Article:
He looked shocked, as if no student had ever spoke up to him before. But I'll tell you what, he treated me with respect from that day forward. Likewise, I continued to respect him as a trainer. It's a two-way street.

I told that story not to get you to yell at your trainer, but rather to show you that you can still learn from him without letting him control your emotions. If he wants to be a jerk and stomp his feet in a rage or whatever, so be it. Be a bigger person and don't let it affect you negatively. Learn from your mistake, forget his attitude, and move on. He's nothing more than a tool that you can put back in the shed once you're done with him.

TNT:

Trainer-N-Trainee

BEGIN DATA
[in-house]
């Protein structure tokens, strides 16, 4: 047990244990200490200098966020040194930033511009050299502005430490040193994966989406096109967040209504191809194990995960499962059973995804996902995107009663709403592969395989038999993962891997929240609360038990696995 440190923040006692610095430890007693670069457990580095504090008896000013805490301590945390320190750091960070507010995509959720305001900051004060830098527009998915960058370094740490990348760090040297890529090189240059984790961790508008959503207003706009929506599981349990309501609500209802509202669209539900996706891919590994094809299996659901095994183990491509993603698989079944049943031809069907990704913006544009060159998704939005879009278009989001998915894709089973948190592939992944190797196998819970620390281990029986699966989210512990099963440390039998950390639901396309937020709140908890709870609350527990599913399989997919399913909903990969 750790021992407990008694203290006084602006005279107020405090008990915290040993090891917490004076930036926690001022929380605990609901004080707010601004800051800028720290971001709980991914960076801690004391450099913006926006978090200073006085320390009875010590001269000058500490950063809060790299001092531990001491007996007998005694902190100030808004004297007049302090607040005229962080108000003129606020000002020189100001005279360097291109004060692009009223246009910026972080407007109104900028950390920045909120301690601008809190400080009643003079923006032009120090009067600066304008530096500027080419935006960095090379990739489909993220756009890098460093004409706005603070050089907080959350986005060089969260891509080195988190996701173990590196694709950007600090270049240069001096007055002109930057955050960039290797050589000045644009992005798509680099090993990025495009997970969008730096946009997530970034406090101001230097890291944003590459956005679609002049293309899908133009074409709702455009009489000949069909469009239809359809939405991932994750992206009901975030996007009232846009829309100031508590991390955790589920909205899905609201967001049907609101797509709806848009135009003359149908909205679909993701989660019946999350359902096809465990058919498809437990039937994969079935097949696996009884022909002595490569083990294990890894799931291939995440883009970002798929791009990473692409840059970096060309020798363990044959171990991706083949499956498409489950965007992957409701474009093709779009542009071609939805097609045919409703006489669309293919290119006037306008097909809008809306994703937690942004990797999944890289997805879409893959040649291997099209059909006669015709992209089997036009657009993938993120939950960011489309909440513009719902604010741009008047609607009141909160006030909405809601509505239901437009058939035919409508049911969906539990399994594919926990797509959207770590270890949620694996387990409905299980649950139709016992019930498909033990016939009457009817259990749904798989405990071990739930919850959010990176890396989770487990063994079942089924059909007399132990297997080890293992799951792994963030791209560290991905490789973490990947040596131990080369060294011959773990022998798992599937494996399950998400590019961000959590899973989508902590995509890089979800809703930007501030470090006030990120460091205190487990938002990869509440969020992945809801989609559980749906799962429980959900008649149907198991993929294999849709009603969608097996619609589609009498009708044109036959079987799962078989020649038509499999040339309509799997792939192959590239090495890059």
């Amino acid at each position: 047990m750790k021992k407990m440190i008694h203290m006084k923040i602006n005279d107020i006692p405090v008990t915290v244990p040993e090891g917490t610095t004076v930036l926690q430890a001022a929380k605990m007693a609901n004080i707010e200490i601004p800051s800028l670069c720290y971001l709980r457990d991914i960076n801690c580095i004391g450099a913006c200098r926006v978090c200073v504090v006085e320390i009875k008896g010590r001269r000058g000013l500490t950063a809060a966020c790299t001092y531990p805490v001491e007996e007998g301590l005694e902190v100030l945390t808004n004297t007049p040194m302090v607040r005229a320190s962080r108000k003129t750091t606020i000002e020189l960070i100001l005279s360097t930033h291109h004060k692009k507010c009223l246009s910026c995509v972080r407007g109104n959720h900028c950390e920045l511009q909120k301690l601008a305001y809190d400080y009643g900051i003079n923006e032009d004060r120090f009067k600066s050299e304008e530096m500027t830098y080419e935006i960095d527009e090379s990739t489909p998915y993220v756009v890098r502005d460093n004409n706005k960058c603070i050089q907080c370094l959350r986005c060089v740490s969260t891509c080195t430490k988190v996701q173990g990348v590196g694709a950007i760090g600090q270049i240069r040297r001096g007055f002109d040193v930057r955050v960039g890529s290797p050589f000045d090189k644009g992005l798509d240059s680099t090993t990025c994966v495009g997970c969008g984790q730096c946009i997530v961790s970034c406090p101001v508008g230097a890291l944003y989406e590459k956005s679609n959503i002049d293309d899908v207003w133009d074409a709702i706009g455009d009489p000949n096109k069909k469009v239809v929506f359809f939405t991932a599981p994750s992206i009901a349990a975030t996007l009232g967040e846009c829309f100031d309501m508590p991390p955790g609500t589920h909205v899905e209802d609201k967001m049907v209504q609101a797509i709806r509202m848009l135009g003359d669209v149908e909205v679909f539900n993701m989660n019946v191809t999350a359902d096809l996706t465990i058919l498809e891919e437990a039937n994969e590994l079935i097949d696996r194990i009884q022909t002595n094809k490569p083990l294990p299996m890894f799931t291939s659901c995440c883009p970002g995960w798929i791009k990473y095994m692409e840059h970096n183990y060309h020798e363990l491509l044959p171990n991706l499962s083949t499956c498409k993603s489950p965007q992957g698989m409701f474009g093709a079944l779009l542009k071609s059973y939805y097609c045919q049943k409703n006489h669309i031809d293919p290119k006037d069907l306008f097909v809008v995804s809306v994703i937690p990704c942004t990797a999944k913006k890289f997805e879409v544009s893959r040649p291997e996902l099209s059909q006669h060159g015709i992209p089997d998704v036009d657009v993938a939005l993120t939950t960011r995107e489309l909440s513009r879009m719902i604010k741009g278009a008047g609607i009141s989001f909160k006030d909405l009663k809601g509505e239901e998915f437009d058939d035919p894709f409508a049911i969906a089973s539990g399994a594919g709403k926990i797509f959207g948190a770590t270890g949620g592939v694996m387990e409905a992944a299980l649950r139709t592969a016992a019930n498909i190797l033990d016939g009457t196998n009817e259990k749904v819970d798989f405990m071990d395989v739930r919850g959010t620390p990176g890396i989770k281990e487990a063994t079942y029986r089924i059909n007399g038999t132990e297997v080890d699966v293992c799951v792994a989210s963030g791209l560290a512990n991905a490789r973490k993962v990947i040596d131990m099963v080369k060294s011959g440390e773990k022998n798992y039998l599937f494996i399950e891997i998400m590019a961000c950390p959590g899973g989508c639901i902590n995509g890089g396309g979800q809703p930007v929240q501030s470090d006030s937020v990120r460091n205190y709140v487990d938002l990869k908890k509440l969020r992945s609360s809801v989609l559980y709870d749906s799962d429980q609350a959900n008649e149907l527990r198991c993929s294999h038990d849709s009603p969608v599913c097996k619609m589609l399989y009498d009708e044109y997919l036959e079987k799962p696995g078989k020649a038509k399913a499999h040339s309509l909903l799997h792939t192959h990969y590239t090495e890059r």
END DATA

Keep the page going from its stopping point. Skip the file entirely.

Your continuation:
Prime Inc has their own CDL training program and it's divided into two phases - PSD and TNT.

The PSD (Prime Student Driver) phase is where you'll get your permit and then go on the road for 10,000 miles with a trainer. When you come back you'll get your CDL license and enter the TNT phase.

The TNT phase is the second phase of training where you'll go on the road with an experienced driver for 30,000 miles of team driving. You'll receive 14¢ per mile ($700 per week guaranteed) during this phase. Once you're finished with TNT training you will be assigned a truck to run solo.

INIKITS's Comment
member avatar